Book: Dumb Money, ch 2

Chapter 2 is The Era of Cheap Money. Daniel Gross explains that bubbles require two factors: new economic assumptions and new tools. The 2008-09 bubble was built on “new and improved” econ assumptions of cheap money but mostly on risk-manipulating innovations that made money appear even cheaper.

I agree with what I think what he’s saying: Efforts to systematically, artificially grow an economy too high, too fast are recipes for disaster. One reason I agree is that I appreciate the business model of a former employer.

McMaster-Carr is the #2 distributor of industrial supplies, behind Grainger. It meticulously managed growth to be sustainable and without risk of deteriorating its phenomenal customer service. In the mid-90s McMaster mailed its iconic catalog annually to generate sales, almost exclusively via inbound phone calls to well-paid staff whose job was to provide Nordstrom-quality service. The company knew how many inbound orders that each incremental catalog would yield and mailed to only enough new recipients that its “sales” staff and operations infrastructure could service without leading to depressed service.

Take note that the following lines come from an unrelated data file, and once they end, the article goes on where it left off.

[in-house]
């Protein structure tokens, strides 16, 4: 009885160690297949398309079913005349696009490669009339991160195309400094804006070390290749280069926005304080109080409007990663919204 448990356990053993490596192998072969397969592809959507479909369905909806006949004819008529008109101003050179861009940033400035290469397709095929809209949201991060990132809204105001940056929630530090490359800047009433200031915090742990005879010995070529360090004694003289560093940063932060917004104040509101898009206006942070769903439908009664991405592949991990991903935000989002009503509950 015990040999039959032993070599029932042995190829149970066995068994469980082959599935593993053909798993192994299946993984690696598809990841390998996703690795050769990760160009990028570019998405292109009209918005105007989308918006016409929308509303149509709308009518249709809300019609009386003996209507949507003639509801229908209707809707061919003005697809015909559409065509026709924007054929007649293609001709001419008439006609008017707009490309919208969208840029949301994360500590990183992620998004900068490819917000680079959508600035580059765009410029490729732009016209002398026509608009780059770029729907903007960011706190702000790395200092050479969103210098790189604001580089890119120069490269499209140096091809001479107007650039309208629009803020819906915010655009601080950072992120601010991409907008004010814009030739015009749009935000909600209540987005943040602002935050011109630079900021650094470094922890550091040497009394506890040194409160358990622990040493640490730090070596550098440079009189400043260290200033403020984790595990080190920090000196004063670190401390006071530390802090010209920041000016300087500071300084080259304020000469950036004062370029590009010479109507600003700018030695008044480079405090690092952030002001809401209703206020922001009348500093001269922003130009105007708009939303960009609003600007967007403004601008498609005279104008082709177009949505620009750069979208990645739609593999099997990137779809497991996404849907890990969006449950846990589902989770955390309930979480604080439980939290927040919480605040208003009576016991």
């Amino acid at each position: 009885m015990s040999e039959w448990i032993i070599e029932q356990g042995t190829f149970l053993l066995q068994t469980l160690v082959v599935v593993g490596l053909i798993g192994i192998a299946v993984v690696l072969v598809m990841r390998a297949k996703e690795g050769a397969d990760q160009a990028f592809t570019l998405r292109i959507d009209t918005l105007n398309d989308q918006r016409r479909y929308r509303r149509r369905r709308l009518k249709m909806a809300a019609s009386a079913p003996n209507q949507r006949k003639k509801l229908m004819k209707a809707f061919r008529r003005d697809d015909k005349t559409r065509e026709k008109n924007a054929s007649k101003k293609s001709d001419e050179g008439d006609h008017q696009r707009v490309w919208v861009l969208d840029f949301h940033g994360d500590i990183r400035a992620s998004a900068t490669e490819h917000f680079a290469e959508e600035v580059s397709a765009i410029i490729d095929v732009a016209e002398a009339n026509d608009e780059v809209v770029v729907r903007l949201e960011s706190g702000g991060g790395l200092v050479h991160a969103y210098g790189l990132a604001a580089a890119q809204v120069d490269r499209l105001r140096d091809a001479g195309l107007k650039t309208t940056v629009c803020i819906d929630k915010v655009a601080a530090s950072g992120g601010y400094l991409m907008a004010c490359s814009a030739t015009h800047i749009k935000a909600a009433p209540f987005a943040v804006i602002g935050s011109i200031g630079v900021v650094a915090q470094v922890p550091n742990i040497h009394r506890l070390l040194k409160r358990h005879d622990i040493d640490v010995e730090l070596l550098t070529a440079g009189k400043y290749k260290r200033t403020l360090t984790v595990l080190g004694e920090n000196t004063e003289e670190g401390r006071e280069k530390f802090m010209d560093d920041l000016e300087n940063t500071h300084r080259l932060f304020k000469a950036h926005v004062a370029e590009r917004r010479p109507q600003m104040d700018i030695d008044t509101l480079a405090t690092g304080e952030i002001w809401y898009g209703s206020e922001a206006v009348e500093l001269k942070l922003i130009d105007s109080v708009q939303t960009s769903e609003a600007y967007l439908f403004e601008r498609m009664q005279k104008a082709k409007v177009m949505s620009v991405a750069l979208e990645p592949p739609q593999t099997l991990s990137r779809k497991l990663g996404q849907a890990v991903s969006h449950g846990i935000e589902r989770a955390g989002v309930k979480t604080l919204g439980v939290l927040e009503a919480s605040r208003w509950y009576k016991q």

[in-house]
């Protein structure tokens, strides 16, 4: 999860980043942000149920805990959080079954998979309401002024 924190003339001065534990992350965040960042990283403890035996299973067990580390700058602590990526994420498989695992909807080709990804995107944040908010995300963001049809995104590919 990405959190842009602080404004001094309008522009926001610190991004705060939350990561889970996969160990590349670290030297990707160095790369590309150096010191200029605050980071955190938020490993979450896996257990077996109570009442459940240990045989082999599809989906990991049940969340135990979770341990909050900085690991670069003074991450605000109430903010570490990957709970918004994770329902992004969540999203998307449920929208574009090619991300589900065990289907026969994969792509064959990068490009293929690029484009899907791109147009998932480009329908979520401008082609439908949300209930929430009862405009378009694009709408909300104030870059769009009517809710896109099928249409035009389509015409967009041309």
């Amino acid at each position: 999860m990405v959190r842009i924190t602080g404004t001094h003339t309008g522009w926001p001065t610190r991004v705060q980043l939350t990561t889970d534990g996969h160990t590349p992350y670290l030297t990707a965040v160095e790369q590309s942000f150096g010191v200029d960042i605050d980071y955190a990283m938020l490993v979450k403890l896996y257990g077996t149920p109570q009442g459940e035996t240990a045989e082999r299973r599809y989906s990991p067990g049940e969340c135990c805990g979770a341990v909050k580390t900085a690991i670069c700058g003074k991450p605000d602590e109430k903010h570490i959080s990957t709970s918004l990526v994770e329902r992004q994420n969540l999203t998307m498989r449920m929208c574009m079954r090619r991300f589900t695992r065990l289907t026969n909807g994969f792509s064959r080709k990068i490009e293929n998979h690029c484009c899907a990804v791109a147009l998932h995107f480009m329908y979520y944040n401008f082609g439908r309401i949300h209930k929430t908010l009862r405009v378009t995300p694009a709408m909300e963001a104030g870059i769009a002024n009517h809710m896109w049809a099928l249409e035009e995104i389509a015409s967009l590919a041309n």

Non-market-priced cheap money facilitated unprecedented and unchecked growth in home ownership, stock ownership, conspicuous consumption, overcapacity of retail stores and restaurants, exurbs, commuting times and the assumption that bad times won’t happen.

Looking forward, we need some new ideas about regulation. Even Alan Greenspan has acknowledged that he overestimated the rational, free-market theories.